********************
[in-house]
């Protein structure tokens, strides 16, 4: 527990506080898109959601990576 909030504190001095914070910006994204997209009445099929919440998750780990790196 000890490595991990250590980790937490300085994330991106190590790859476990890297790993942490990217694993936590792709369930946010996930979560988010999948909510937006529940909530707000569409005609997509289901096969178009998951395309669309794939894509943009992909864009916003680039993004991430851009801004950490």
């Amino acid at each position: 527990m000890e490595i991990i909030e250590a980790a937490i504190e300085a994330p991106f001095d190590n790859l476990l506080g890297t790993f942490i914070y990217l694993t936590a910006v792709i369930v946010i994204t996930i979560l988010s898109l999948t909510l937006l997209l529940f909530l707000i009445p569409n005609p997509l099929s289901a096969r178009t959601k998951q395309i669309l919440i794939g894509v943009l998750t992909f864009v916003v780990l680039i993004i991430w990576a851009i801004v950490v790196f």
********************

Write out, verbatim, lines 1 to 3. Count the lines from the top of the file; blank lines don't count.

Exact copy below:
[in-house]
């Protein structure tokens, strides 16, 4: 527990506080898109959601990576 909030504190001095914070910006994204997209009445099929919440998750780990790196 000890490595991990250590980790937490300085994330991106190590790859476990890297790993942490990217694993936590792709369930946010996930979560988010999948909510937006529940909530707000569409005609997509289901096969178009998951395309669309794939894509943009992909864009916003680039993004991430851009801004950490």
């Amino acid at each position: 527990m000890e490595i991990i909030e250590a980790a937490i504190e300085a994330p991106f001095d190590n790859l476990l506080g890297t790993f942490i914070y990217l694993t936590a910006v792709i369930v946010i994204t996930i979560l988010s898109l999948t909510l937006l997209l529940f909530l707000i009445p569409n005609p997509l099929s289901a096969r178009t959601k998951q395309i669309l919440i794939g894509v943009l998750t992909f864009v916003v780990l680039i993004i991430w990576a851009i801004v950490v790196f």